Civilians lend soldiers a helping hand
Published by Florida Times-Union on July 19, 2009.
Bill Neimes' job might sound fairly typical for a government engineer: Long days filled with bid conferences, site inspections and contractor meetings.
Most engineers, though, don't have to deal with explosive devices going off near their vehicles while they're on their way to look at a bridge.
"Every time I go out, I say a prayer, " said Neimes, a civilian who's working in Afghanistan. "Someone could blow my head off. You can't let it scare you too much."
Neimes isn't the only local specialist to trade in civilian clothing for a uniform.
While a range of soldiers, sailors, Marines and airmen fight the wars in Iraq and Afghanistan, working alongside them are a sprinkling of civilian volunteers from Navy commands handling important tasks that require other-than-military skills.
Among those civilians are a handful of technicians who work for the Naval Facilities Engineering Command Southeast based at Jacksonville Naval Air Station who volunteered to deploy as Individual Augmentees. IAs, as they're known, are typically sailors sent to work with the ground services. More than 73,000 IAs have deployed, although the Navy does not break out how many of them are civilians.
It's not easy work. The men and women live in the same rough conditions as their military counterparts and may have to deal with the same danger, at least some of the time, whether in war zones or not.
"There were places I would not have gone alone, " mused Tread Kissam, a geologist who spent months in Africa helping the military's new Africa Command build wells for villagers.
But the rewards are worth it, said those who have gone through the experience.
"It's fascinating and challenging, " said Richard Barfield, an attorney who's in Iraq handling legal work needed prior to the troops pulling out. "It's a unique opportunity."
The biggest enticement -- even more than the hardship pay they receive -- is the chance to use their specialized skills in a challenging environment.
Digging wells in Africa, for example, takes more than access to the proper equipment and security forces to protect it.
"The geology there is arguably the most complicated geology in the world, " said Kissam, who had to work around things like hidden salt deposits as he searched for clean water in places such as Ethiopia and Uganda.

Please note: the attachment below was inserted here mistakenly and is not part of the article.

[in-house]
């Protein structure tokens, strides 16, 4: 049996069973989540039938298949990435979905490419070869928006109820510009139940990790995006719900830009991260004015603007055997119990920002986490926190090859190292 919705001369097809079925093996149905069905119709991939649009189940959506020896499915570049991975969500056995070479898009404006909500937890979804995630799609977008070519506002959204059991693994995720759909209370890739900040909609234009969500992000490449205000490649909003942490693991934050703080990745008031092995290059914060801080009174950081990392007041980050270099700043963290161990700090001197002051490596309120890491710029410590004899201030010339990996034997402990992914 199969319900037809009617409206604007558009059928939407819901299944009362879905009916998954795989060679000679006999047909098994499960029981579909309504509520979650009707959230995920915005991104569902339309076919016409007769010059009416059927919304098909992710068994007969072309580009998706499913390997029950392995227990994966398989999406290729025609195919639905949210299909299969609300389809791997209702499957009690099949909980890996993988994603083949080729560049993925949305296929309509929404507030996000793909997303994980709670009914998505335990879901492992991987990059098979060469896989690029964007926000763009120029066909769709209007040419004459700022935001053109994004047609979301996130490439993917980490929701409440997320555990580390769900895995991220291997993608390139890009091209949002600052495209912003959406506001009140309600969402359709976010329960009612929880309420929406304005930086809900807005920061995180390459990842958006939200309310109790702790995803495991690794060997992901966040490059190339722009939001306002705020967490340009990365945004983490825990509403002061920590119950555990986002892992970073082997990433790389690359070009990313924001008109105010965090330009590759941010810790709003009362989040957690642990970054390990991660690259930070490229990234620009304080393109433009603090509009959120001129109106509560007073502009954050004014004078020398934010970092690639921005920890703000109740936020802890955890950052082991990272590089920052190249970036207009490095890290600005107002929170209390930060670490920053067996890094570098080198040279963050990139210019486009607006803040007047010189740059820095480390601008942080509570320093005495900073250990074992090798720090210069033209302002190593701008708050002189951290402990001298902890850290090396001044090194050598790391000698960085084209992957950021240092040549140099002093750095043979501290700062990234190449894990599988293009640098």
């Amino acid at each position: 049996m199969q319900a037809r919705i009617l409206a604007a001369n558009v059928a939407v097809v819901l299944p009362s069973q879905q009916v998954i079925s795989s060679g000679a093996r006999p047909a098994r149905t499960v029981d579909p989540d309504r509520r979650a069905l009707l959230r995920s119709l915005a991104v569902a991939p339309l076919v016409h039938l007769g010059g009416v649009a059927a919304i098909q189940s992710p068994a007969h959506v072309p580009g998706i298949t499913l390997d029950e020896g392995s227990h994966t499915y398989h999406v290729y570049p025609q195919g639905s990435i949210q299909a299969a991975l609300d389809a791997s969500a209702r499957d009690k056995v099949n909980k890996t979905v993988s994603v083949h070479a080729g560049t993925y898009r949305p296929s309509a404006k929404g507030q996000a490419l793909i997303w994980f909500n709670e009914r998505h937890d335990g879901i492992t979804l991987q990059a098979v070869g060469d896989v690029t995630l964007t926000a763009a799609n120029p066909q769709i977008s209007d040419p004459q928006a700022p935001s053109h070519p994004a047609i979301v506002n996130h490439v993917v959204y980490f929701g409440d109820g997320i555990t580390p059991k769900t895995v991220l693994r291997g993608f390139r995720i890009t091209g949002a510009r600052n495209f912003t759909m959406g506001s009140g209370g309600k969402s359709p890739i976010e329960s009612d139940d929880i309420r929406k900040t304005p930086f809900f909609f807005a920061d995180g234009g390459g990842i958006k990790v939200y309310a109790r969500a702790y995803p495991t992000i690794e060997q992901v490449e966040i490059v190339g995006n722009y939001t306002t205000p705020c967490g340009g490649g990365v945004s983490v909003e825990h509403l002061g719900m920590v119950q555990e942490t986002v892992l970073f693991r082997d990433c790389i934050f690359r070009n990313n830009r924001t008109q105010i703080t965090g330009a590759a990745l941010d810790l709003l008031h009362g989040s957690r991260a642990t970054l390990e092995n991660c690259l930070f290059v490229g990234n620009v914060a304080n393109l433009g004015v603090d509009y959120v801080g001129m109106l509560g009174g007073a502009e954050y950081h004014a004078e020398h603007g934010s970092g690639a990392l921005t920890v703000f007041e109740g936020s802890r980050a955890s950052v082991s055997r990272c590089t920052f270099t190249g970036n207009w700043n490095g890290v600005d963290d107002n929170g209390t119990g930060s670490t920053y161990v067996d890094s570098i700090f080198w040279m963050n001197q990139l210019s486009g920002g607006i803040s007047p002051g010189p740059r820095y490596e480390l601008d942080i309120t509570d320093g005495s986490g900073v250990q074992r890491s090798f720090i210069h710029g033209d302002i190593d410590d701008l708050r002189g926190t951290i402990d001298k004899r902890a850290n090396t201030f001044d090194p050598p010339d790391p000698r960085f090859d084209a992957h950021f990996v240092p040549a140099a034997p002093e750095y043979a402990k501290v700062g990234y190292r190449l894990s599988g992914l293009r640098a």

Kissam typically manages remediation projects for the Navy, but this assignment let him use his skills in a new way.
"The people were very grateful, " he said, reflecting on projects like digging a well for a village for which the program had earlier built a school.
In Afghanistan, Neimes said he's had similar responses.
"Most of the kids, especially, give us thumbs up, " he said. "They like to see the convoy drive by. They're very happy we're here."
LEARNING ABOUT THE CULTURE
Working out of a base about 60 miles from Kabul, Afghanistan, Neimes gets to spend a lot of time with Afghanis, from the translators who work in his office to the contractors who do the actual construction.
Learning about Afghanistan is one of the reasons Neimes, who is trying to learn some Pashtun, said he volunteered. Perhaps more importantly is the chance "to be there, hands on, where the rubber meets the road."
Such motivations seem typical for the civilian volunteers, who for the most part left wives and children behind as they deployed.
"There's a lot of really good things taking place over there that's helping a lot of people, " said Leo Ludovici, a contracts specialist who will be deploying to Iraq next month.
Having spent years as a Seabee, Ludovici also wants to show his support to the active-duty troops on the ground.
"I want to be there with the boys doing what I can do, " he said.
As for Barfield, the attorney now stationed in Baghdad, part of his job in helping shut down the military presence in Iraq requires him to work with the country's fledgling Environmental Ministry. He's helping the country put its environmental regulations into place, drawing on his background as an environmental lawyer even as most of his job is focused on contracts.
"It's just an incredible learning experience, " he said.
It comes with a sense of accomplishment, even if the need for their skills remains after the three, six or 12 months they spend on the ground is over. It's a job, they said, they'd be happy to volunteer for again.
"There's a lot of work to be done, " Kissam said. "If I was asked to go again, I'd go without hesitation."